Will Expensive Gaming Gear Really Make You a Better Gamer?
Unless you’re already totally pro and playing video games 100 hours a week, you probably often wonder how you can up your game and get an edge on your competitors. It takes a lot to be a pro gamer. It takes a bit less to be good enough to have fun and win often, but it’s still no simple task. And if you’ve been at it for awhile and feel yourself plateauing, you might begin to wonder if your hardware is holding you back from being a better gamer.
Every time we see pro gamers, we see fancy headsets, crazy clicky keyboards that glow a million colors, and wild looking mouses with lights and buttons galore. You might think to yourself, “If the pros use them, maybe I’ll be better using them, too.”
This is a hypothesis I set out to test. Taking the fairly competitive game Overwatch, I compared performance using SteelSeries gaming peripherals the company sent over for the experiment against some non-gaming peripherals. We’ll get into the results shortly, but I’ll just say they were not what I was expecting.
The setup and testing
Our natural expectation for fancy gaming peripherals is that they’ll help us take our gaming to the next level. If a mouse is better, we’ll aim better. If a keyboard is better, we’ll have more responsive controls. If headphones are better, we’ll have better map awareness through clearer audio cues. To test these notions, I kept track of a few stats in Overwatch over the course of around 40 matches divided into three parts.
The first part used the SteelSeries peripherals — in particular, the Siberia 350 headphones, Rival 300 mouse, and Apex M500 mechanical keyboard. Given their price points, these peripherals felt like a more reasonable comparison to non-gaming peripherals than the most expensive options would have been. I played 12 Competitive matches using these.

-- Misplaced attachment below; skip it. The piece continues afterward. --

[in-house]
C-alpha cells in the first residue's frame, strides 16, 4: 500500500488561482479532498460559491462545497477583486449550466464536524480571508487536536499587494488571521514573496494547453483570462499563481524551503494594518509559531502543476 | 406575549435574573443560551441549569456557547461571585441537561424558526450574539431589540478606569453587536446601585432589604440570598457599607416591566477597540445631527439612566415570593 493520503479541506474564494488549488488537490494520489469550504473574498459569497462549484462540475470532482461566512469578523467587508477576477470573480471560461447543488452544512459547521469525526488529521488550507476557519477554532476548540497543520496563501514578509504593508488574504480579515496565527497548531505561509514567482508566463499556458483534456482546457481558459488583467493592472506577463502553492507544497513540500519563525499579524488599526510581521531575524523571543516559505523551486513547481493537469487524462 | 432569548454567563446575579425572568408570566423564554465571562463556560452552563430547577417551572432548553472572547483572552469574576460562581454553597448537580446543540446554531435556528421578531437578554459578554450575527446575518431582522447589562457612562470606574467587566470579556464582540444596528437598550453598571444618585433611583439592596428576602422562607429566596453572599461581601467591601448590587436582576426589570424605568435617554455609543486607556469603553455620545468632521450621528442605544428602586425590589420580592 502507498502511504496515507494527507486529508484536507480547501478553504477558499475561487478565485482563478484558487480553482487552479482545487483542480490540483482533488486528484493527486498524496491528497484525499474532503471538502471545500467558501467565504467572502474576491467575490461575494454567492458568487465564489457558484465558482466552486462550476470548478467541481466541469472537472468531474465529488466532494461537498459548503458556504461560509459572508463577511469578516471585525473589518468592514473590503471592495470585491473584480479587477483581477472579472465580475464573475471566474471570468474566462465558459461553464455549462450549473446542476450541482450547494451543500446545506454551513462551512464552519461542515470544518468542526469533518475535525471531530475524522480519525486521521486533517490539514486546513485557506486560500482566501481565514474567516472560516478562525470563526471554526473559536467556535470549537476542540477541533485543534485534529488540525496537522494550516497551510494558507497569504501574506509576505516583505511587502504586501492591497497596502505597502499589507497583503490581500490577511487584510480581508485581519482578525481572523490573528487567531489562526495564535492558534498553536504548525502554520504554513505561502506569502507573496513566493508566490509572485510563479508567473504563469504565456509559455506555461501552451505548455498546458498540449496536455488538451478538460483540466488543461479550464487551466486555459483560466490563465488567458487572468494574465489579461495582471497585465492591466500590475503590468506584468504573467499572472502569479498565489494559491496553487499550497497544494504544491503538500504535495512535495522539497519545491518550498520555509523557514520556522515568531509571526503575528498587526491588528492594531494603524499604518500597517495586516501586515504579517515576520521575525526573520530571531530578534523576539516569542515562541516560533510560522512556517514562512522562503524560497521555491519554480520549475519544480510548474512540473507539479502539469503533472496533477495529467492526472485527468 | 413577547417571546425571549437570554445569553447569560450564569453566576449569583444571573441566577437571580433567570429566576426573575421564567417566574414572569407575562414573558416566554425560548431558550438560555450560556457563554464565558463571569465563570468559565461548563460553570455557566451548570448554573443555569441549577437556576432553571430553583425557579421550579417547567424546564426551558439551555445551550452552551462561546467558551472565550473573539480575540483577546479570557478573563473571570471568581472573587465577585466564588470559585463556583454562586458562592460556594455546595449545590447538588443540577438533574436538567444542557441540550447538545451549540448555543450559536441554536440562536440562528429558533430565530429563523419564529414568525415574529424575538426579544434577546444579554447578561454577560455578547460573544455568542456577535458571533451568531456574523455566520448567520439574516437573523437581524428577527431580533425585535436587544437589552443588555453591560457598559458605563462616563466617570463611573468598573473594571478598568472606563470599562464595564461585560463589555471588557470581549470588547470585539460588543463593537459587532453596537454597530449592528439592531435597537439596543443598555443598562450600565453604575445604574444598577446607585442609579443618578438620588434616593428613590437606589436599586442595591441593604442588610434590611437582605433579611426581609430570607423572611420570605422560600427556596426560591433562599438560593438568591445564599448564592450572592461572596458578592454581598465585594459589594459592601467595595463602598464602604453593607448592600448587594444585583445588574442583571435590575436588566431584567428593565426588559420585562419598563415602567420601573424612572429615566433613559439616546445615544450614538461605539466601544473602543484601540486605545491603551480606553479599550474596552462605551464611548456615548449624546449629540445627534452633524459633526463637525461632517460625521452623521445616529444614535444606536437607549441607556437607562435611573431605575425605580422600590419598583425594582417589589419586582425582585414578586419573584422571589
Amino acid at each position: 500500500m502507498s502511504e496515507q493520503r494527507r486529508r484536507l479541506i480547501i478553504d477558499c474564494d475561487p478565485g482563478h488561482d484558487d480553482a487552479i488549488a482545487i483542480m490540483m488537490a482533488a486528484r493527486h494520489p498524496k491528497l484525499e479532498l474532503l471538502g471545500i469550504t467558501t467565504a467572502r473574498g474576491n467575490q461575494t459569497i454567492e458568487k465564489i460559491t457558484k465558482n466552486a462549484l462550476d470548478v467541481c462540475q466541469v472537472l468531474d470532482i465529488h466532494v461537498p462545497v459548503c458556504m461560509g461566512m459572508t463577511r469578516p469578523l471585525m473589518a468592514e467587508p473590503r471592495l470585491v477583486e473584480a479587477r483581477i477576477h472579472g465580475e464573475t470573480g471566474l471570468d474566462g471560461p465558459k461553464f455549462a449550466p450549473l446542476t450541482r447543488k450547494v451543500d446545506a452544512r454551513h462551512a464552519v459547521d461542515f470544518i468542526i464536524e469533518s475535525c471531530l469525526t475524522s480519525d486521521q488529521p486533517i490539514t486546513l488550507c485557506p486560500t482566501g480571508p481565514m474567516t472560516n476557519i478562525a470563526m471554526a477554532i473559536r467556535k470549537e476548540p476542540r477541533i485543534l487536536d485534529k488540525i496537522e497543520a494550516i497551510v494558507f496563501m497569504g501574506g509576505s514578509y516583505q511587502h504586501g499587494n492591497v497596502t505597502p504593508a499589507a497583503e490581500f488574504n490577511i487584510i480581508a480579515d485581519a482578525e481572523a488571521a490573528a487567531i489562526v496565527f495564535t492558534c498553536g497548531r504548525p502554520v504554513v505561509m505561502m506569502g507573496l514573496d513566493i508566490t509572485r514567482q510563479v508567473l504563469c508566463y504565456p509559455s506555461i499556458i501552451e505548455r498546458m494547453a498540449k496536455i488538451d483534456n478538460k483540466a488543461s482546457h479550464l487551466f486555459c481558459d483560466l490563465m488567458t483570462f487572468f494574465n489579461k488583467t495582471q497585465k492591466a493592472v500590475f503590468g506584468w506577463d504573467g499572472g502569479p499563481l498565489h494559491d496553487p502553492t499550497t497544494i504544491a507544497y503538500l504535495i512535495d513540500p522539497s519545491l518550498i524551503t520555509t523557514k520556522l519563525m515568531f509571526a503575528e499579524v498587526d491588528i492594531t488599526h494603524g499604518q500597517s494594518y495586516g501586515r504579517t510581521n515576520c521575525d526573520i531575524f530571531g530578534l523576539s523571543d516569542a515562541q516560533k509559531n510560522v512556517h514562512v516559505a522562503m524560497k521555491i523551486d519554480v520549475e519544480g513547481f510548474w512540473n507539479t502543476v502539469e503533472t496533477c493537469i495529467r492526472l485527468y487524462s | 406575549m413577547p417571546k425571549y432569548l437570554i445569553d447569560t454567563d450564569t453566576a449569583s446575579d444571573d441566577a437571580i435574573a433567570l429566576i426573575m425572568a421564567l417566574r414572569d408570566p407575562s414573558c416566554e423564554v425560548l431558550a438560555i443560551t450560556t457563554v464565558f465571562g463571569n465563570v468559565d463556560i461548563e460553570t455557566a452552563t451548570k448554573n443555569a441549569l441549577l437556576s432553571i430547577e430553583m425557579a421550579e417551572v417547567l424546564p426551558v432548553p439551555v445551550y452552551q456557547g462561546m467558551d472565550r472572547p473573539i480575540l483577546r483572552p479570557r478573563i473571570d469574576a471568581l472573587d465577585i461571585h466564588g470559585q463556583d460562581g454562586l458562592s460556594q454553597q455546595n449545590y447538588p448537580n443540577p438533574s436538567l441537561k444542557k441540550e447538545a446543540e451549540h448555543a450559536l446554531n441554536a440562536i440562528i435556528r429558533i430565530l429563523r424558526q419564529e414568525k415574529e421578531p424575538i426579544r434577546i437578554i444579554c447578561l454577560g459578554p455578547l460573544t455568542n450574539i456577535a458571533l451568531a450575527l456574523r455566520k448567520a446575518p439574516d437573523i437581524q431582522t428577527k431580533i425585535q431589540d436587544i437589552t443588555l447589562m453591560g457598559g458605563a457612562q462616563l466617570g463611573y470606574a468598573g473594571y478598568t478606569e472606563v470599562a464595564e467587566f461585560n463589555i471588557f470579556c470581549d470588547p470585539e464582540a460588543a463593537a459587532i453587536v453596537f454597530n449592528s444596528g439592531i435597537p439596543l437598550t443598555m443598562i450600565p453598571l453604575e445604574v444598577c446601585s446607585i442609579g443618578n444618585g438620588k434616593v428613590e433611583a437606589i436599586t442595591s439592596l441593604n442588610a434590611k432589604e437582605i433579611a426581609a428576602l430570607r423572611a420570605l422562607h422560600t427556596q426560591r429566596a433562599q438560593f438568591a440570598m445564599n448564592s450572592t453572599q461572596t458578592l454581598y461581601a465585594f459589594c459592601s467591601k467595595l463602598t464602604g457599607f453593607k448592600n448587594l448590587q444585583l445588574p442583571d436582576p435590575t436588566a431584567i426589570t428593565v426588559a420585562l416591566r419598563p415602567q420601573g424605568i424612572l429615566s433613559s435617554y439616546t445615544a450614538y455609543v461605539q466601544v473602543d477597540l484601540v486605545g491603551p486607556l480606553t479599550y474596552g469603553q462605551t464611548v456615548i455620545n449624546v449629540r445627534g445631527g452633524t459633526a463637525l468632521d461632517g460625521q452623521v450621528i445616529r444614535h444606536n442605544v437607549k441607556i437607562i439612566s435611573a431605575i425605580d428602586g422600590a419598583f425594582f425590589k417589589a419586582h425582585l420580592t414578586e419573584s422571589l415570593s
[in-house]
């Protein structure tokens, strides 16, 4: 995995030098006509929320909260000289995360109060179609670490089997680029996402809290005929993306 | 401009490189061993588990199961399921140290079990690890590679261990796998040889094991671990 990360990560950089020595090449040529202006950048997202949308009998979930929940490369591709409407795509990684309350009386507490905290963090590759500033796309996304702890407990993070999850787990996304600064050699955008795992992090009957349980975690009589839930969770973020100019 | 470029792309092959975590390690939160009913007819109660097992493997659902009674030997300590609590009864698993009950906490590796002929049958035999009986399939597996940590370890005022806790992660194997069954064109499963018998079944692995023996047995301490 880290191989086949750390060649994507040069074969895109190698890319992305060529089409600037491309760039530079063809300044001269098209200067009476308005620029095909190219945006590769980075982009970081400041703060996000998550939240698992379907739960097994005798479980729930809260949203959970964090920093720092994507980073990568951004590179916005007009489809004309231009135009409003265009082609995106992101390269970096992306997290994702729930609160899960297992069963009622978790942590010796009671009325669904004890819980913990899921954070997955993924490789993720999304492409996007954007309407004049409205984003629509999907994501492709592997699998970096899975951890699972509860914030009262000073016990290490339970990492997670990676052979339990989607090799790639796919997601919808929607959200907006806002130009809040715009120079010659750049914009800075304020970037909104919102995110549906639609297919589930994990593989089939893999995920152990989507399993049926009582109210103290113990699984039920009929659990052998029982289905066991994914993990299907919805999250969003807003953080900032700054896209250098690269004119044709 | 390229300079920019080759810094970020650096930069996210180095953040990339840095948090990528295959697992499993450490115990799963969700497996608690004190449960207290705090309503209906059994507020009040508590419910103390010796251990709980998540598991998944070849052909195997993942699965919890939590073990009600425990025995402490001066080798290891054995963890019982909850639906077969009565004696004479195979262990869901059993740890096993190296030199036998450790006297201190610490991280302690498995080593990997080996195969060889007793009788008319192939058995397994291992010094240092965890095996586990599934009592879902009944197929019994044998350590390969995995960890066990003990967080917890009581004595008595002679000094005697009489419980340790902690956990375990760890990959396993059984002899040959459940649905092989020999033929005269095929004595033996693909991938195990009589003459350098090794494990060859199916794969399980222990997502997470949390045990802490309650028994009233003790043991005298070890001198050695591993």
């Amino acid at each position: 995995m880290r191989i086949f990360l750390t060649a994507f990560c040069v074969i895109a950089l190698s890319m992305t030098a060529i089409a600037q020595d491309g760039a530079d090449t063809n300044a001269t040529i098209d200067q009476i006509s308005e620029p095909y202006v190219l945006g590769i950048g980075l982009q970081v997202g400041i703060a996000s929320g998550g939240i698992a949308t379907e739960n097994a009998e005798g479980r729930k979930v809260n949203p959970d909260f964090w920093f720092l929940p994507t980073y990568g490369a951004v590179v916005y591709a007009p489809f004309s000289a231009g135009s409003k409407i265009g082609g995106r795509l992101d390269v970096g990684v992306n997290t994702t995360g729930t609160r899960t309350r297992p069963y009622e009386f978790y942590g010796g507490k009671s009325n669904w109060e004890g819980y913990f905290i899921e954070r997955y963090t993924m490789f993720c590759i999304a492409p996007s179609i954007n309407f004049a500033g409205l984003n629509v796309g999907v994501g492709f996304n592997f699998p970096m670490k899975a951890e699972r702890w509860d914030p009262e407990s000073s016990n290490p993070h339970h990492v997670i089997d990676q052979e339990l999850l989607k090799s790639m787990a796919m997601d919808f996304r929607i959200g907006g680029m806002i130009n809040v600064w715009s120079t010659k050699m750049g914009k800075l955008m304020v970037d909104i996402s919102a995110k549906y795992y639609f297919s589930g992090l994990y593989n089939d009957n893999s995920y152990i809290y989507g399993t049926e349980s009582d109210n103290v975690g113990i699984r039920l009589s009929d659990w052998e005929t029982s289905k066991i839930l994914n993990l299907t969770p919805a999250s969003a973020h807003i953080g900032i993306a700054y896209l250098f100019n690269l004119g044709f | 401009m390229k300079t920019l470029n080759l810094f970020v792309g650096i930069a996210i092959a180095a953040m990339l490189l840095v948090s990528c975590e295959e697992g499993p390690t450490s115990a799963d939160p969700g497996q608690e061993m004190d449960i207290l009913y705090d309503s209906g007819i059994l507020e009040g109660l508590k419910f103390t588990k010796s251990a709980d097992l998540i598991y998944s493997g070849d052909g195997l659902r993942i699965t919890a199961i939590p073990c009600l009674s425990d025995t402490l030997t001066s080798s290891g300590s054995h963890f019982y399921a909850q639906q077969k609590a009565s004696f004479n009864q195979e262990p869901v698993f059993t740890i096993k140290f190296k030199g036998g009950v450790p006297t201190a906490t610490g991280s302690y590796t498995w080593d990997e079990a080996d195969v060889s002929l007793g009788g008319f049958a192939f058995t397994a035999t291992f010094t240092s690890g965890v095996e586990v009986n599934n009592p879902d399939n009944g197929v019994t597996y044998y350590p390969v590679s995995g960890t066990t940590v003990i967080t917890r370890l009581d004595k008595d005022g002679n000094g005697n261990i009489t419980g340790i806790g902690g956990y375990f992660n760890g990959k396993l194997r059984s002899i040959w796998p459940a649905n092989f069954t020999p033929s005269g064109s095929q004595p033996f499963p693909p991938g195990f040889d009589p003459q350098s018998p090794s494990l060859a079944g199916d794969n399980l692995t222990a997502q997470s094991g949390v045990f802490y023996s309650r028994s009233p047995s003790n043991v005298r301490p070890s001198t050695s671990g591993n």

The second part of the experiment switched to a Microsoft Sculpt Comfort wireless keyboard, Audio-Technica ATH-A500X monitor headphones (no, these aren’t typical headphones, but they also aren’t designed to enhance gaming audio in any way), and this totally basic USB mouse. Again, I played 12 Competitive matches.
The intention of my test was to then test the gaming and non-gaming peripherals one more time each, but the results in the second part of the experiment were such a surprise, I decided only to repeat testing with the gaming peripherals.
Gaming peripherals test 1: Not a great gamer
In the Competitive matches, I largely stuck to the characters McCree and Soldier: 76 because of their dependence on highly accurate aim, careful movement, and hearing where enemies are coming from. Though I didn’t save all the details from the matches, I was noting that my accuracy in each match was averaging around 35% at best — not what we’d call great aim.
I didn’t feel like the headphones were helping me hear enemies any more than my personal gaming headset did, but it was comfortable and teammates heard me clearly on the microphone. The keyboard was responsive and felt robust, but I did notice I had trouble getting the right keys sometimes. I wasn’t too used to that style of keyboard, with relatively big steps between rows of keys. The mouse also felt good in the hand (though I found myself accidentally firing off my ultimate attack because I was used to a 5-button mouse).
The key takeaway here is that my aim wasn’t all that hot with these peripherals. Icing on the cake of disappointment is that over the 12 matches, my rank slid downward overall.
Non-Gaming peripherals test 2: Better gamer?!